Answer: Yeah. It’s a constant tug-of-war between what you want to say and how you want to sound.

Question: Are you a rough and tumble cowboy in a civilized time?

Answer: Not really. I’m more of a “Can’t we all get along?” sort of a guy.

Question: Do you ever wish you were more of a rough and tumble cowboy?

Answer: Sure. And I’m very sympathetic to guys like that. And I probably wish I were less cautious and more mavericky.

So your writing is a variety of wish fulfillment?

Answer: Sometimes. But more often I write about the types of people and behaviors which annoy me. “Fastidious Fred”, for example. The genesis of that poem was a news feature I watched about an extremely uptight famous performer who was ironing his own shirt before going onstage.

Question: Who?

Answer: I’d rather not say.

Why not?

Answer: Because it wouldn’t be nice.

Question: But isn’t the pursuit of Truth and the creation of art more important than being nice to people?

Answer: No. It’s not even close.

Question: But there must be at least a little bit of Fred inside you.

Not much. I hate ironing and I’m lousy at it. But like Fred I’ve certainly been guilty of idiotic stubbornness. In a more general sense, however, if you’ll pardon my circular reasoning, Fred comes out of me so he must be inside me. Adrienne Rich wonders about herself (and this applies to all writers): What kind of beast would turn its life into words? And writers turn their lives into words as spiders turn their lives into silk.

Question: You wrote “sometimes I think I have a long way to go when the poem suddenly informs me that I’m finished.” Can you give me an example of when that happened?

Sure. It happened with the last thing I wrote, “Put the World in its Place” which I expected to be much longer. But after I inverted the order of the two stanzas I had written, the poem said, “You’ve made your point. There’s nothing to add. Now shut up and take a shower; it’s time to go to work.”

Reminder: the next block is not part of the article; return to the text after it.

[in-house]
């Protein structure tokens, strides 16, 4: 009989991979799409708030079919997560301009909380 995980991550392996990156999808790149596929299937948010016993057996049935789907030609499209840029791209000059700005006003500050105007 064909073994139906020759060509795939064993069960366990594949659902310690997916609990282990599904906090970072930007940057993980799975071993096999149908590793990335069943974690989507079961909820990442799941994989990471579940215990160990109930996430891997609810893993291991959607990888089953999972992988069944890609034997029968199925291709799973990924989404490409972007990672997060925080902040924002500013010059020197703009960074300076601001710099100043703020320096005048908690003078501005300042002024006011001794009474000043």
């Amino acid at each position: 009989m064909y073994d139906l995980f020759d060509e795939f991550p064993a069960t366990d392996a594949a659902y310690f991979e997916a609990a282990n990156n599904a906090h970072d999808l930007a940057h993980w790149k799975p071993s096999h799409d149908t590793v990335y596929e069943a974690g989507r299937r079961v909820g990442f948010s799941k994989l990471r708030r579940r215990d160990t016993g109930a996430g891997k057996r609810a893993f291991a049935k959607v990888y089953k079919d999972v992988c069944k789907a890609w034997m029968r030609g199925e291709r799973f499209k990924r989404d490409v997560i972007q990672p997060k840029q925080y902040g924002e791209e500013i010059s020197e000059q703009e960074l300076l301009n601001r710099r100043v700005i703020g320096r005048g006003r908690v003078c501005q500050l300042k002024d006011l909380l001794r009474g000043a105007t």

Question: You also wrote “Sometimes I begin writing a poem knowing exactly what I want to say and it turns out just like I planned. Sometimes. Other times I set out to write something, but I end up writing something else.” Can you give me an example of when that happened?

Answer: Sure. Originally “Unspeakable Things” was going to be an Emperor’s New Clothes narrative where someone, probably a kid or a newcomer to the town of Lidane, was going to ask why nobody ever talks about the giant box in the center of town or perhaps he was going to ask why they don’t just tear the stupid thing down. But after writing three descriptive stanzas, it was a little late to begin my narrative and the poem said, “Wrap it up, dude. You made your point.”

I notice Lidane is an anagram for denial.

Answer: You probably think you’re pretty clever for figuring that out.

Question: You write a lot about denial.

Answer: No I don’t.

Question: How do you decide if what you write is a song or a poem?

Answer: Usually I know from the beginning based on its structure. For example, if it’s iambic it’s probably a poem and if the stresses are more spaced out it’s a song. But sometimes I argue with myself right up until the moment I post it.

Question: Do you primarily consider yourself a songwriter or a poet?

Answer: Neither. I think it was Robert Frost who said you can’t declare yourself a poet; someone else has to do it for you. And no one that I know of has ever accused me of being a poet. And I can’t be a songwriter because I don’t know anything about music. Besides, I’ve only ever read one book about songwriting, and no one has ever set any of my words to music. So I’m just a frustrated would-be lyricist waiting for someone to email me saying, “I just have to make a song out of something you’ve written. Time to quit the day job.”

Question: I noticed that you write a lot about alcoholism and substance abuse.

Answer: I noticed that too.

by Richard W. Bray (and Richard W. Bray)

Put the World in its Place

February 5, 2016

yyyyyyyyyyyyyyman woman

Time was away and somewhere else

Louis MacNeice, Meeting Point

Together in a room
With no one else around
We dance to a tune
That doesn’t make a sound

Where dreamers rhapsodize
Inside a cozy space
With my eyes locked in your eyes
We put the world in its place

by Richard W. Bray